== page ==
Is E-Commerce Neglecting A Vital Part Of The Customer Journey?

Imagine: You’re a thriving e-commerce business. You’ve invested heavily in your user journey. Your web and app design is flawless. You feel you understand your customers better than they understand themselves. Your website is praised for its navigability and ease of use. Customers agree; they’re pouring onto your site and filling their baskets with your products. Your growth hack is finally paying off. And then, when it’s time to complete the transaction, you hand them over to your payments provider and hope for the best. Time to pay becomes time to pray.

All that hard work is now out of your hands. The final mile, the part your customer journey is leading up to, is being handled by a third party. And by handing it over to the payments provider, you risk seeing transactions abandoned due to poor design, lack of innovation and outdated technology. If you want to travel back in time, well, just use a payment portal. They’re often a throwback to how the Internet looked back in the early 2000s.

The most important part of the transaction is, unfortunately, often the one most neglected. Because you’ve handed control of your payment journey to a third party, you’re forfeiting the chance to understand what’s going on and to improve it. This is the situation that many businesses find themselves in: pouring all of their energy into their user journey, only to watch and pray at the critical final phase, the payment page.

On the surface, there are good reasons for this. Most firms are not in the business of payments. They lack the necessary licenses. They lack insights into the process. And so they depend on their payments provider and accept the checkout interface they offer. In handing over responsibility, they divest a lot of the control they’ve had up to that point.

According to an analysis from the Baymard Institute, an independent web research firm, 67.75% of all online shopping carts are abandoned. In a survey conducted by the Institute, 17% of respondents admit to abandoning a cart in the past due to a long or complicated checkout process.

The Last Mile

Most businesses drive a hard bargain with their payment providers, seeking to get the best deal possible: If they can reduce their payment provider’s fee by a cent or two, they feel they’ve got a good deal. But that is just one battle.

The real battle is likely in the user experience that their payment providers are displaying your customers. Usually, it is outdated, obstacle-strewn and demanding—all of which means lost sales, lost reputation, lost loyalty—the ripple effect goes on.

Often the last mile isn’t even happening inside the merchant’s own website. Clients are being sent off to a separate page, a checkout page, putting the whole transaction at the mercy of another site’s loading speeds and design. And since there’s often no room for customization or troubleshooting, you’re relying on the vendor to fix any issues your customers might be having. Even if you get a good deal from your payment provider in terms of fees, you might lose more in revenue due to poor user experience.

Businesses spend so much on marketing, sales and the user journey. They skillfully upsell customers on their way to the checkout. This makes losing them at the checkout doubly painful. Are they really going to add those extras next time round? Are they even going to re-do their order, or will they seek refuge at your competitor?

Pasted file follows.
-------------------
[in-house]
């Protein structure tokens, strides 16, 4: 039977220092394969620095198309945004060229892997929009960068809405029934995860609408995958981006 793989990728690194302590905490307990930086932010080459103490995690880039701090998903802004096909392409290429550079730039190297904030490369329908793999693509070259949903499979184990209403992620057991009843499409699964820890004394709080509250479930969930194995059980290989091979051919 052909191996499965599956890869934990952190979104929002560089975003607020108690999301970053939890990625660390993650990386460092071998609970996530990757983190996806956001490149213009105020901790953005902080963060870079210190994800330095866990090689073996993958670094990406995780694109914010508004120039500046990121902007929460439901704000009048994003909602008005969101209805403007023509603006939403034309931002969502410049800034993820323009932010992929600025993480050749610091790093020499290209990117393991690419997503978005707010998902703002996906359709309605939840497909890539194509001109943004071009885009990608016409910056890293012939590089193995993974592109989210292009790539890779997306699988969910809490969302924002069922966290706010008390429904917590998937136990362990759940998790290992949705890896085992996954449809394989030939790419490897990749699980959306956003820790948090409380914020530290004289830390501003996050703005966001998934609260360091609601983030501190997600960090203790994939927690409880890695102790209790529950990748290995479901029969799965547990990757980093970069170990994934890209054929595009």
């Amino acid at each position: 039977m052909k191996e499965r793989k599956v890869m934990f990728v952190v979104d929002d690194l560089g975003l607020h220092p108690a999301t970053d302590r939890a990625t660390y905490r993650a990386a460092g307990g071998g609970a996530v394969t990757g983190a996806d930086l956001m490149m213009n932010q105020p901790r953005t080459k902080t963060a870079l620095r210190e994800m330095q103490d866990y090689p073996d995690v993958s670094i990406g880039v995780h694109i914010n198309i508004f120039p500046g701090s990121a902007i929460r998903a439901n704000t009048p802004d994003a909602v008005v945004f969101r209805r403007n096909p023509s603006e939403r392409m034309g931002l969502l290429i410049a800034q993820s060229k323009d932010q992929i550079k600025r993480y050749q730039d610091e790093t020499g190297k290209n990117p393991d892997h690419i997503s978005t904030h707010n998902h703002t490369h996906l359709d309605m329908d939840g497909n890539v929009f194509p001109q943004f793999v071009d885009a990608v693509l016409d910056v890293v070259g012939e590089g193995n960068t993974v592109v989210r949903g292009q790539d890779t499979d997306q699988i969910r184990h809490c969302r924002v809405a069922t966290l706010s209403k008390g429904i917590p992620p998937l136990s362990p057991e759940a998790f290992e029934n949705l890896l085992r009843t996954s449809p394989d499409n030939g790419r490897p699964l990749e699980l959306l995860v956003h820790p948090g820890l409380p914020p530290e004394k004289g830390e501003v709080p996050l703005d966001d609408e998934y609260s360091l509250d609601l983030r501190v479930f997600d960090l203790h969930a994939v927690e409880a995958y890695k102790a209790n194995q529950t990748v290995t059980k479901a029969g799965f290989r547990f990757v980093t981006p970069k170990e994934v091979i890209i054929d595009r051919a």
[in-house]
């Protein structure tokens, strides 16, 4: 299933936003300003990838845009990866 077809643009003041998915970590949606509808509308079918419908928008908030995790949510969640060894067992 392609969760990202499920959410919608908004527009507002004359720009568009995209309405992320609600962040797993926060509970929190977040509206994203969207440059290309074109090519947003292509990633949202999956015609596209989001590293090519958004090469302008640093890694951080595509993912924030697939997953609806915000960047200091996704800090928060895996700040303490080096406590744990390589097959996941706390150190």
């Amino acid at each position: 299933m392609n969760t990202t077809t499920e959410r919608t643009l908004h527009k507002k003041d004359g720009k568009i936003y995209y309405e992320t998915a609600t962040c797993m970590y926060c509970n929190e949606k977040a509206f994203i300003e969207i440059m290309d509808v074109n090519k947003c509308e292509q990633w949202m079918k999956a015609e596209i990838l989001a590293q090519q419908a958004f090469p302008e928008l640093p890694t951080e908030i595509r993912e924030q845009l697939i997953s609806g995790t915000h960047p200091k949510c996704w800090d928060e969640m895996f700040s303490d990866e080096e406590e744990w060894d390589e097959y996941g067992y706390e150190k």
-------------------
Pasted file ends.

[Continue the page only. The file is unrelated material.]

Businesses don’t exist in isolation. They exist in an ecosystem full of alternatives, competitors and rivals. Brands like Uber and Amazon focus obsessively on reducing the friction for their customers. Not only at the beginning of their journey but all the way through and beyond the last mile. They understand that every field the customer needs to fill out is a hurdle at which they could stumble and threaten the whole experience. The longer the pause between basket and payment, the bigger the attrition rate of customers who drop out. They don’t take chances. They don’t pray. They engage and take as much control over the customer journey as technically possible.

Improving Customer Experience

So what can businesses do to take back control of their customer’s experience?

First, demand more from your payment provider. You don’t have to accept the traditional, old-fashioned card-focused payment page. Arguments about cyber security or data protection are no longer valid. There are plenty of solutions that are safe, secure and fully GDPR compliant in the market and still give you some control.

Second, aim higher and think bigger. The technology is available to provide your customers with bespoke experiences and not only a traditional checkout hurdle. You can start by adding alternative payment methods (APMs) or a buy now, pay later (BNPL) provider. With solutions like open banking, you can go even further, allowing your customers to authorize payments directly from their bank account within an e-commerce site’s user interface. It can be faster, it can be more responsive, and it can be more reflective of your brand.

Choosing A Solutions Provider

There are many providers out there which will have different strengths and weaknesses. Identifying those with a strong track record in your industry is a smart move as they will be more familiar with what you need. However, don’t automatically discount those that haven’t worked in your industry as much—the key thing is what they can do for you, not what they have done for others.

In essence, make sure your customers are safe and happy while they spend time with you. After all, the last thing you want is for them to check out when they should be checking in with you.

Originally published at Forbes.

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